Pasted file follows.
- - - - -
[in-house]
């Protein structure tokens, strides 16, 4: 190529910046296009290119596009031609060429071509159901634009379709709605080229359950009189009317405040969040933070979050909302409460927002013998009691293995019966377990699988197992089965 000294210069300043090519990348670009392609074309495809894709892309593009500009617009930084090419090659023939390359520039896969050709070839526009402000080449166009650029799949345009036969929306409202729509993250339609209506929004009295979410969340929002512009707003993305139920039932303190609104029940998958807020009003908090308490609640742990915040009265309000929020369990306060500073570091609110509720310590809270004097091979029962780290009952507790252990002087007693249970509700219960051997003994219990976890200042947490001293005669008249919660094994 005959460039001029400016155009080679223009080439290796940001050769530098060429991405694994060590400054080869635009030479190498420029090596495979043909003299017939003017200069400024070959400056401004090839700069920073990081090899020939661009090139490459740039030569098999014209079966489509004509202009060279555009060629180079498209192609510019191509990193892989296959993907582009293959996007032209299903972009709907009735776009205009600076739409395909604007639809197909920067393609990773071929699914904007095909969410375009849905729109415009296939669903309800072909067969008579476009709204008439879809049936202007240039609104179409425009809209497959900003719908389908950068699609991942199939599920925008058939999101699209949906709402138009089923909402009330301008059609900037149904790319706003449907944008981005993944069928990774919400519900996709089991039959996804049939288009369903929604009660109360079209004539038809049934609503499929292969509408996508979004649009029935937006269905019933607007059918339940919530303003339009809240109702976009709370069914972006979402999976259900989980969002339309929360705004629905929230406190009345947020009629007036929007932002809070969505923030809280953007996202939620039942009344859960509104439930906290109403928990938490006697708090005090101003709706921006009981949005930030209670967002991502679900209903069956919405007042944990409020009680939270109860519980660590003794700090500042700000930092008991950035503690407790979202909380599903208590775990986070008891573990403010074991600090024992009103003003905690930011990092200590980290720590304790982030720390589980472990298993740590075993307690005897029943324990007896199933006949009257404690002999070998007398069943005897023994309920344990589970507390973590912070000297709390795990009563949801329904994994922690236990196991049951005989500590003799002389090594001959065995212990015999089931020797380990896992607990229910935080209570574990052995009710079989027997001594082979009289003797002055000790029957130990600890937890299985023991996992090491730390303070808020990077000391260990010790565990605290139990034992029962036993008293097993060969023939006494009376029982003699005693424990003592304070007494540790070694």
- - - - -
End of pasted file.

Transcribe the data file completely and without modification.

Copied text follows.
[in-house]
């Protein structure tokens, strides 16, 4: 190529910046296009290119596009031609060429071509159901634009379709709605080229359950009189009317405040969040933070979050909302409460927002013998009691293995019966377990699988197992089965 000294210069300043090519990348670009392609074309495809894709892309593009500009617009930084090419090659023939390359520039896969050709070839526009402000080449166009650029799949345009036969929306409202729509993250339609209506929004009295979410969340929002512009707003993305139920039932303190609104029940998958807020009003908090308490609640742990915040009265309000929020369990306060500073570091609110509720310590809270004097091979029962780290009952507790252990002087007693249970509700219960051997003994219990976890200042947490001293005669008249919660094994 005959460039001029400016155009080679223009080439290796940001050769530098060429991405694994060590400054080869635009030479190498420029090596495979043909003299017939003017200069400024070959400056401004090839700069920073990081090899020939661009090139490459740039030569098999014209079966489509004509202009060279555009060629180079498209192609510019191509990193892989296959993907582009293959996007032209299903972009709907009735776009205009600076739409395909604007639809197909920067393609990773071929699914904007095909969410375009849905729109415009296939669903309800072909067969008579476009709204008439879809049936202007240039609104179409425009809209497959900003719908389908950068699609991942199939599920925008058939999101699209949906709402138009089923909402009330301008059609900037149904790319706003449907944008981005993944069928990774919400519900996709089991039959996804049939288009369903929604009660109360079209004539038809049934609503499929292969509408996508979004649009029935937006269905019933607007059918339940919530303003339009809240109702976009709370069914972006979402999976259900989980969002339309929360705004629905929230406190009345947020009629007036929007932002809070969505923030809280953007996202939620039942009344859960509104439930906290109403928990938490006697708090005090101003709706921006009981949005930030209670967002991502679900209903069956919405007042944990409020009680939270109860519980660590003794700090500042700000930092008991950035503690407790979202909380599903208590775990986070008891573990403010074991600090024992009103003003905690930011990092200590980290720590304790982030720390589980472990298993740590075993307690005897029943324990007896199933006949009257404690002999070998007398069943005897023994309920344990589970507390973590912070000297709390795990009563949801329904994994922690236990196991049951005989500590003799002389090594001959065995212990015999089931020797380990896992607990229910935080209570574990052995009710079989027997001594082979009289003797002055000790029957130990600890937890299985023991996992090491730390303070808020990077000391260990010790565990605290139990034992029962036993008293097993060969023939006494009376029982003699005693424990003592304070007494540790070694």